It was a turning point in the Vietnam War, when the search for victory became a search for a way out. President Nixon began withdrawing U.S. troops from Vietnam by the end of August.
April 25 – May 9, 1969
Air Force C-130s prepare 30 landing zones in the A Shau Valley.
Operation Apache Snow begins.
65 Huey lift ships transport 1,800 men into the A Shau Valley around Ap Bia: Three Battalions of Maj. Gen. Melvin Zais’ 101st Airborne Division and two Army of the Republic of Vietnam (ARVN) battalions.
1-506 and 3-187 secure the Dong Ap Bia landing zones.
The 3-187 advance is halted after its command post is hit by friendly fire that leaves 2 dead and wounds another 25.
3-187 companies re-position for a coordinated attack.
3-187 companies attack, 12 killed, 80 wounded, including 1 killed, 3 wounded by helicopter gunship friendly fire
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B Company gets to within 150 meters of summit when helicopter friendly fire hits command post, killing 1, wounding 1, and is forced to pull back to previous position after 36 more are wounded.
Associated Press reporter Jay Sharbutt arrives at the battle scene and interviews General Zais and troops of the 3-187.
1-506 attacks from the north and takes Hill 916 but is stopped 2,000 meters from Hill 937’s summit.
3-187 awaits arrival of the 1-506, and prepares for next assault on Hill 937.
Two-battalion assault ordered: 3-187 from the north; and 1-506 from the south.
D Company, 3-187, is stopped just short Hill 937 summit, and suffers 50 percent casualties, with every officer killed or wounded.
C Company is stopped by a rainstorm, and is forced to withdraw.
General Zais considers calling off attack because of heavy casualties and heightened media attention, but decides to commit three additional battalions.
By this date, 3-187 A and B companies have suffered 50 percent losses; C and D companies have suffered 80 percent losses.
U.S. newspapers carry Sharbutt’s account of the fight, which he describes as a “meatgrinder.”
Ten artillery battalions hit top of Hill 937 with 20,000 rounds, and 272 airstrikes drop 1 million pounds of bombs and 152,000 pounds of napalm.
3-187, with 2/3 ARVN and a company from 2-506, attack and take the top of Hill 937 by noon, only to find most of the enemy has fled.
Hill 937 is secured at 1700 hours.
Sharbutt’s report of the capture of Hill 937 appears in U.S. newspapers.
On the floor of the U.S. Senate, Sen. Edward Kennedy calls the attack on Dong Ap Bia “senseless, and irresponsible…madness.”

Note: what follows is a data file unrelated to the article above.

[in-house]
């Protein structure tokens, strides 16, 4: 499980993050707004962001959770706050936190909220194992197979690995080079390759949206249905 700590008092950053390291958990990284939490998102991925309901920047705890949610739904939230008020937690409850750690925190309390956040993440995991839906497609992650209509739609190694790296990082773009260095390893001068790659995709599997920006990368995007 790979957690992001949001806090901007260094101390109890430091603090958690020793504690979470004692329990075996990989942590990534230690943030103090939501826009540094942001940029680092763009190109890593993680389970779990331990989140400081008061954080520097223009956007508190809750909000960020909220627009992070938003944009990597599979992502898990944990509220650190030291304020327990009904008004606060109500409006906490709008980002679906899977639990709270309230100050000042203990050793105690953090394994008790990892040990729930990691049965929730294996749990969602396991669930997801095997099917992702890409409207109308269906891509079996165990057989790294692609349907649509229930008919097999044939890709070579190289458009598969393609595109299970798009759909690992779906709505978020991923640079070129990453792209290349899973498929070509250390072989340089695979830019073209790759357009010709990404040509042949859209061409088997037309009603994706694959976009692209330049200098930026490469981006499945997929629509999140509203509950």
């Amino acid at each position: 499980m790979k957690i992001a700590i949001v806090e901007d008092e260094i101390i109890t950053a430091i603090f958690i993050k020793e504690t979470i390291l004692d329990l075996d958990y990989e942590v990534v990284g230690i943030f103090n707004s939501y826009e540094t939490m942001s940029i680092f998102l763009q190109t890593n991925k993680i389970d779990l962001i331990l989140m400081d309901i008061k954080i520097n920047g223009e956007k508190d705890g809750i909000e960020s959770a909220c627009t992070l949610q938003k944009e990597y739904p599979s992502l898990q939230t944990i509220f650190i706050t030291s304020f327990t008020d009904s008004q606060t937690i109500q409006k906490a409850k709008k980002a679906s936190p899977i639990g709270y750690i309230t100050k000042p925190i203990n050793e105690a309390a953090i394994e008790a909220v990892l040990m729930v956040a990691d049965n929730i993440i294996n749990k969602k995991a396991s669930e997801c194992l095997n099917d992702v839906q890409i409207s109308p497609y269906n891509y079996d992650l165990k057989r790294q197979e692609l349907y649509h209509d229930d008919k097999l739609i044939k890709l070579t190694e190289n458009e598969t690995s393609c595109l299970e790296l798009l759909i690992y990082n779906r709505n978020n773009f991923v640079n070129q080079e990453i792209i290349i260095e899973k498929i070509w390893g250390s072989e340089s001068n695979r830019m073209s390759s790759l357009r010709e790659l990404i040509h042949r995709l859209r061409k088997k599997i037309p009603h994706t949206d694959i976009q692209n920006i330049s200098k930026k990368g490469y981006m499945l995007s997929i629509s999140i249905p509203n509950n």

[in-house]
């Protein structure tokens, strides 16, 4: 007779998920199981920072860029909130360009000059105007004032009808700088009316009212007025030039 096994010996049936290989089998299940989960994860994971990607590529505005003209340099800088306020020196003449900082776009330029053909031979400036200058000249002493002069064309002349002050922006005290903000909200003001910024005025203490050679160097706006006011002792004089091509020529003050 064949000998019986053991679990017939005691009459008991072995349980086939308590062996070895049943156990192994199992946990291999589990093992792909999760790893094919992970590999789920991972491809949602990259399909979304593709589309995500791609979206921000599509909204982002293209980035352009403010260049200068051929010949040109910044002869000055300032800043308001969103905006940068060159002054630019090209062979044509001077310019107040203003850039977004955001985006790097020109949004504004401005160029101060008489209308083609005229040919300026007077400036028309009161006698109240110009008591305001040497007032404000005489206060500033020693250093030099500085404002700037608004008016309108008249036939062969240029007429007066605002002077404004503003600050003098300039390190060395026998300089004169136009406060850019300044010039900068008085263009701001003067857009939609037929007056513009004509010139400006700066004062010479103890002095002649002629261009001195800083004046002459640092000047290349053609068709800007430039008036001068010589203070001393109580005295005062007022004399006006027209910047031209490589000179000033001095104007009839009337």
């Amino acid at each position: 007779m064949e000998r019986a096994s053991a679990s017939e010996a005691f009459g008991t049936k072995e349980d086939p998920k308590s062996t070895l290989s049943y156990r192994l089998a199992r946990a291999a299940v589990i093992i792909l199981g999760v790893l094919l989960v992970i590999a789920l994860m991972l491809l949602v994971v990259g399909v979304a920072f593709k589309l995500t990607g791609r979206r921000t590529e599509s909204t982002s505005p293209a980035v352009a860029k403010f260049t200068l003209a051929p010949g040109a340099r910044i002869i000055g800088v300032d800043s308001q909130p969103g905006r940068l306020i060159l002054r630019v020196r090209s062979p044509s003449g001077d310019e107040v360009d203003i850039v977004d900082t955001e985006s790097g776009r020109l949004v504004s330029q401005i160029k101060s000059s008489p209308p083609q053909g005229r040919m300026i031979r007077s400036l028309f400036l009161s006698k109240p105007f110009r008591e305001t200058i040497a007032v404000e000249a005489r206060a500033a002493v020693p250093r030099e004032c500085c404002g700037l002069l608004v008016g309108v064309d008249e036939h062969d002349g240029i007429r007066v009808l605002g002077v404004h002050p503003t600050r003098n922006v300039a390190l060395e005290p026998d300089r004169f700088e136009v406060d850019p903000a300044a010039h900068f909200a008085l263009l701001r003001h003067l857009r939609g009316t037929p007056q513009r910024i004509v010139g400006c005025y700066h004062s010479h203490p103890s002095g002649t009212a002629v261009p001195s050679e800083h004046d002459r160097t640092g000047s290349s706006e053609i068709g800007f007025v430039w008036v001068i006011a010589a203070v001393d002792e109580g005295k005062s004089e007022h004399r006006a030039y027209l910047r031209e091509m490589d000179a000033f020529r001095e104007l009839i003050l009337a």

3-187 flies to Eagle Beach for R&R.
General Zais defends the attack on Hamburger Hill at a news conference.
President Nixon’s press secretary reiterates that the assault was consistent with administration “tactics and military strategy.”
The New York Times reports that some Nixon administration officials fear such costly battles will undermine public support for the war.
Sen. Kennedy calls the battle nothing but “cruelty and savagery,” and Sen. George McGovern denouncces the “senseless slaughter.”
Maj. Gen. John Wright orders Allied forces to abandon Dong Ap Bia.
President Nixon confers with South Vietnam President Nguyen Van Thieu and announces plans to “Vietnamize” the war and to begin troop withdrawals of 25,000 by July 8, and 35,000 more by early December.
The press reports that the North Vietnamese Army (NVA) is again on Dong Ap Bia in force, and U.S. intelligence admits that some 1,000 NVA have reoccupied the hill.
General Wright tells reporters, if it is necessary to take Hamburger Hill again, he is prepared to commit “everything it takes, up to the entire division, to do the job.”
Sen. Young attacks Gens. Wright and Zais for being “so callous over the welfare of GIs who do the fighting and dying….”
President Nixon orders General Creighton Abrams to “conduct war with a minimum of American casualties.”
LIFE magazine runs photos of 242 Americans killed in Vietnam in one week.
Nixon administration issues new mission for MACV: Focus on assisting South Vietnamese armed forces “to take over an increasing share of combat operations.”
For more on Hamburger Hill, see James Willbanks’ article Hell on Hamburger Hill published in the June 2009 Vietnam magazine.
Also see Colonel Harry G. Summers‘ (U.S. Army, ret.) article Battle for Hamburger Hill During Vietnam War originally published in the June 1999 issue of Vietnam magazine.
Samuel Zaffiri’s book Hamburger Hill was a Featured Selection of the Military Book Club when it was published. Click here to learn how he came to write it.
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